Artificial Intelligence, GIS, big data helped in successful Bharat Bandh on April 2: US-based Dalit activists
Over the past few years, the group has used AI to harvest available data and those from platforms like Facebook to identify and target the groups to foment unrest against certain political groups.
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WASHINGTON: The Bharat Bandh on April 2 called by Dalit groups was a result of the successful use of artificial intelligence (AI), the geographic information system (GIS) and big data, according to a core group of US-based Dalit activists.
The protest, which surprised many because of its sudden eruption, was organised against the alleged dilution of the SC/ST (Prevention of Atrocities) Act.
New Jersey-based Deelip Mhaske, who heads a secretive network of some 100 overseas Dalit activists based in the US, the UK, Australia and the Middle East said the protest shows that Dalits no longer need to be affiliated to any political establishment.
"A new era for Dalit politics has begun by adopting artificial intelligence, the GIS and social media," Mhaske told PTI in an interview as he gave an insight into how Dalit groups were mobilised during the protest.
Most of these Dalit activists in the secretive group are from the IT sector and work in some of the top info-tech companies.
Except for Mhaske, who has formed the Foundation for Human Horizon out of New York, no one wished to be identified.
Several of them who spoke to PTI on condition of anonymity, said that over the past three years, they have worked to create a social-media based network of like-minded Dalit activists across India, who are primarily focused in 100 parliamentary constituency in six politically crucial states of Uttar Pradesh, Madhya Pradesh, Rajasthan, Bihar and Maharashtra.
"April 2 Bharat Bandh was a trial run.It was successful," Mhaske said.
Over the past few years, the group has used artificial intelligence to harvest millions of publicly available data and those from the social media platforms like Facebook to identify and target the groups to foment unrest against certain political groups.
Mhaske claimed in the last three years, the group has spent between USD 300,000-USD 500,000 in purchasing relevant data from social media.
One of the recent ones was purchased from a London- based company. But, members of the group insist that this is "certainly not" from the UK-based Cambridge Analytica, which is at the centre of Facebook's data scandal.
According to the 56-page 'Social Media and Dalit Atrocities: A report on social media strategy for Dalit Advocacy Group' prepared by this London-based data analytics firm, Dalits have potential to influence 100 constituency using social media, making them the game changers of the 2019 Lok Sabha elections.
An abridged version of the report was with PTI.
For about a week, the PTI was also given access to some of the closed WhatsApp and Telegraph groups created in various parts of the country to give a sense of the modus- operandi and nature of work of these overseas Dalit activists and how they are using these social media platform to further their cause.
The access has now been withdrawn.
The report says that the Dalit's social media usage is now sufficiently widespread to have the power to influence the outcome of the 100 seats in the next Lok Sabha elections and consequently government formation.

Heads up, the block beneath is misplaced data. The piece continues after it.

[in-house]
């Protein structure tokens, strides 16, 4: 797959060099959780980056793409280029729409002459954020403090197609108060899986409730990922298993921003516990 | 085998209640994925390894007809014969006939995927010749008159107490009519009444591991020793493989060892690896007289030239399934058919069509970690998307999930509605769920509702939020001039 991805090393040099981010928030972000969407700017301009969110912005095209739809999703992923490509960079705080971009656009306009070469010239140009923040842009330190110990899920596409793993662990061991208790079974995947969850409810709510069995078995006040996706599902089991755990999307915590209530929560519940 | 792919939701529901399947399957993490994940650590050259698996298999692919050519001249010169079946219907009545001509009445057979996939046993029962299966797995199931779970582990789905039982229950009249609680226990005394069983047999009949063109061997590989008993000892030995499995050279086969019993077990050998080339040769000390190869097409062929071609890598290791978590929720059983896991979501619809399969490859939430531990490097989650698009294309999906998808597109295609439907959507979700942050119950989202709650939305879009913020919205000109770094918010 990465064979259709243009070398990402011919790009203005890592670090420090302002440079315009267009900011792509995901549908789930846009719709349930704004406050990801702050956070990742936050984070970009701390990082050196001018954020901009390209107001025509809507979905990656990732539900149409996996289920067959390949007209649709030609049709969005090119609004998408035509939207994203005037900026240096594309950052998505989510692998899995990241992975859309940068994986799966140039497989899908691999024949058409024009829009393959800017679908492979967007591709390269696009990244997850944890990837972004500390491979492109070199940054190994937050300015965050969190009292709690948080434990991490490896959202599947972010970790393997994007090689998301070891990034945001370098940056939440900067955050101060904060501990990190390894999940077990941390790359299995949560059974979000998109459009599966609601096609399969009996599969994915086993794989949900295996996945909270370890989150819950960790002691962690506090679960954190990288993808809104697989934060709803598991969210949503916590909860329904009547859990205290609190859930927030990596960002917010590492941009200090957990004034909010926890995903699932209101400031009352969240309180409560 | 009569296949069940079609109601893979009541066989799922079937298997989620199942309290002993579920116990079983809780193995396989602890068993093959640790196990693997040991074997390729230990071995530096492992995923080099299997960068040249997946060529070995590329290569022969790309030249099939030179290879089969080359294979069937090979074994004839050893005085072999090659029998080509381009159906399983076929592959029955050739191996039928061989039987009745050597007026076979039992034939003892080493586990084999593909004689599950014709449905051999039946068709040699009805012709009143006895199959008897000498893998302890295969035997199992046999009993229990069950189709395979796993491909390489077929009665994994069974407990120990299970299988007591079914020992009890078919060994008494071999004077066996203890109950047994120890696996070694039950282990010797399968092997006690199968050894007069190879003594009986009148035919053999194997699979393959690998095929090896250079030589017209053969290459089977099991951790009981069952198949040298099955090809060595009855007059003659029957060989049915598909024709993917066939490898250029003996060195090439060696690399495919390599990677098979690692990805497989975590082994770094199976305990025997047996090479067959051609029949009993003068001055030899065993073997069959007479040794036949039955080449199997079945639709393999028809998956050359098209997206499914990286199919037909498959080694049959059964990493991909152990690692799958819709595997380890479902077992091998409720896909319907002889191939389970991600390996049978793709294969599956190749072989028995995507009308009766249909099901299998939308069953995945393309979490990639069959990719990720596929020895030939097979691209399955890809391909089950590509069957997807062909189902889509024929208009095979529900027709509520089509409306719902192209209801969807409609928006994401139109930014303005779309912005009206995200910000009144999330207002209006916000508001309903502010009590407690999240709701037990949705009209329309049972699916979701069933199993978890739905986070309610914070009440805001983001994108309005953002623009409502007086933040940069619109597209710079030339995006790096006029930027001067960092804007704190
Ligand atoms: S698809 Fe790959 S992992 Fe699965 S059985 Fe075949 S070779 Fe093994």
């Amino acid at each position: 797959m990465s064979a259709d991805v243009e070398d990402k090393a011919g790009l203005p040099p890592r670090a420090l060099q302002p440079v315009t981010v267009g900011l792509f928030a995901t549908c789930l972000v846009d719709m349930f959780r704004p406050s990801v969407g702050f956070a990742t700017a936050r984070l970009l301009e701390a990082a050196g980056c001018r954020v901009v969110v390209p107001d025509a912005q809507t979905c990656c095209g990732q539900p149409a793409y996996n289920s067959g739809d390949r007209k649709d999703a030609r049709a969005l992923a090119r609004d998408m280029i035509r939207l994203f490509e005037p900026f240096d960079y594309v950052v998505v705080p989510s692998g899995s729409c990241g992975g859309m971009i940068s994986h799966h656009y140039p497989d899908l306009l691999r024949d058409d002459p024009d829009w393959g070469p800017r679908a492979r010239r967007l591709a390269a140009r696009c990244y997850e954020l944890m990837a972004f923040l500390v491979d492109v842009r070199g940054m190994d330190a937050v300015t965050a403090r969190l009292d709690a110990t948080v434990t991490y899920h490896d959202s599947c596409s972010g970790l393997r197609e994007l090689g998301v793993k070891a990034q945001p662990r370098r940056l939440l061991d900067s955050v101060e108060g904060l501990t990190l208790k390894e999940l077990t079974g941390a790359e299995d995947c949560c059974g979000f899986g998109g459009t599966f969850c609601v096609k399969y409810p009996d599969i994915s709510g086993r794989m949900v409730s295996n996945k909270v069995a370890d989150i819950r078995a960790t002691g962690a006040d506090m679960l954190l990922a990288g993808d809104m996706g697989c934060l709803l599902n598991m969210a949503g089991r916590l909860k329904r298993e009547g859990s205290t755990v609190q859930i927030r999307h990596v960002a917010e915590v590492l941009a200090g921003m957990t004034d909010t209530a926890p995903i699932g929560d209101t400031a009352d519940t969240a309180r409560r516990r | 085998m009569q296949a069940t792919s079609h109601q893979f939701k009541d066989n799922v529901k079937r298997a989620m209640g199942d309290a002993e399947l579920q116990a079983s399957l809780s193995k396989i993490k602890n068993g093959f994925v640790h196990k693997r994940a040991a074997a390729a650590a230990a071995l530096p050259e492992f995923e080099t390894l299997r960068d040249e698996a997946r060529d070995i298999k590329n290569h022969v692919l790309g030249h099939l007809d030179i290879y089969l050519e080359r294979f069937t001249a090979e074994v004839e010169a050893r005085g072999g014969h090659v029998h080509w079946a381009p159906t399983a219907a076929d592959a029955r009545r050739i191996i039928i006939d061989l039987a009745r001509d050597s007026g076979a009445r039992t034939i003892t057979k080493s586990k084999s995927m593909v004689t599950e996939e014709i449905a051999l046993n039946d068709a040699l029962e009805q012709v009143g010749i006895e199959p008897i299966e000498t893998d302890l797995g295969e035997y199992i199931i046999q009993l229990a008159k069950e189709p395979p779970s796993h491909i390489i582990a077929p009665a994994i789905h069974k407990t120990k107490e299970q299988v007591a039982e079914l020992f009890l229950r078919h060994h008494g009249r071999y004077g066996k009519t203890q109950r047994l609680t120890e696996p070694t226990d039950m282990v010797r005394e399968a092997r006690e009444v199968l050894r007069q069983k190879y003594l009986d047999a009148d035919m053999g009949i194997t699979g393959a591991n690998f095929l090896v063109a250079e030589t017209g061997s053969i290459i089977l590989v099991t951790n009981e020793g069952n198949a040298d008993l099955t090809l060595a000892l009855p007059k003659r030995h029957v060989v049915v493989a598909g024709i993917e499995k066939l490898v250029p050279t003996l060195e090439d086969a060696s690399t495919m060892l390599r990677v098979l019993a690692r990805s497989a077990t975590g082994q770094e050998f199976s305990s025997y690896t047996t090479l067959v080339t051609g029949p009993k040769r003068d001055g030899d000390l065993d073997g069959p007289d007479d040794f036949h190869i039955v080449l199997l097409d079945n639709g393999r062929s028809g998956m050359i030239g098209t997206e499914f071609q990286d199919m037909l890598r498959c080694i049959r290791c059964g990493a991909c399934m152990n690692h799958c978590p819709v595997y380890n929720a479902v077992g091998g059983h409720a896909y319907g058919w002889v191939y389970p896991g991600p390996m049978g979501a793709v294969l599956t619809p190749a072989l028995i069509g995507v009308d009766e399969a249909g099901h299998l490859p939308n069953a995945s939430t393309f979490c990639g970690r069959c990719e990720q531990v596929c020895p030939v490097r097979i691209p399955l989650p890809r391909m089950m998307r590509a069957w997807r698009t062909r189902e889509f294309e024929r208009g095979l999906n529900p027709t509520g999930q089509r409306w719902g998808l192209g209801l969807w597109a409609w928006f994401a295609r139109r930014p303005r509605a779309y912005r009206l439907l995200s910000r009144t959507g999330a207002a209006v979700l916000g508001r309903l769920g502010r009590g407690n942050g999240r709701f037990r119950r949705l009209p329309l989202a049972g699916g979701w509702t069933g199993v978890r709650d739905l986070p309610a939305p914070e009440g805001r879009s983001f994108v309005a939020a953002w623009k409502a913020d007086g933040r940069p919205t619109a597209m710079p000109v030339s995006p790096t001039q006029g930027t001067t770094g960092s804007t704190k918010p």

Social media strategy can empower Dalits to eliminate caste-based atrocities as well as increase their participation in the policy making, the report said, emphasising the need for Dalit advocates to draw evidence-based social media strategies to connect Dalits.
A London-based Dalit activist said the April 2 Bharat Bandh was a trial run for "peer-to-peer" targeting, as now it believes that the mobile revolution in India has created enough critical mass of social media users.
Initially, the plan was to test waters on April 14, the birth anniversary of Babasaheb Ambedkar, by a nationwide instant protest.
However, the group decided to give it a trial run on April 2 following a Supreme Court verdict, which created a sense of anger among Dalits.
Giving an insight into the network, one of the IT experts from the group said that the census and election commission data on electorate was collected and compared with the data published by Facebook on their website.
"We culled the data from this page, constituency by constituency, one constituency at a time," the Dalit IT expert said.
"The use of GIS in social mapping is new technology and not tested before with the vulnerable population like Dalits," the report said.
Mhaske said the data analytics and social media company hired to analyse the caste atrocities relationship to the people's social media post, government responses and unrested areas socio-political issues, including the political representations, found no relationship between the elected political leaders or party affiliation and increase in the atrocities.
The Supreme Court had on March 20 diluted certain provisions of the SC/ST Prevention of Atrocities Act, in a bid to protect 'honest' public servants discharging bona fide duties from being blackmailed with false cases under the Act.
The apex court's verdict is being widely criticised by the Dalits and the Opposition who claim that the dilution of the Act will lead to more discrimination and crimes against the backward community.
After the Supreme Court's verdict, a detailed social media plan was created and feed was sent to the local groups in 100 Lok Sabha constituencies.
"People joined the call without knowing who is calling it.
'Bharat Bandh' was called through social media using Artificial Intelligence and social media technology," Mhaske said.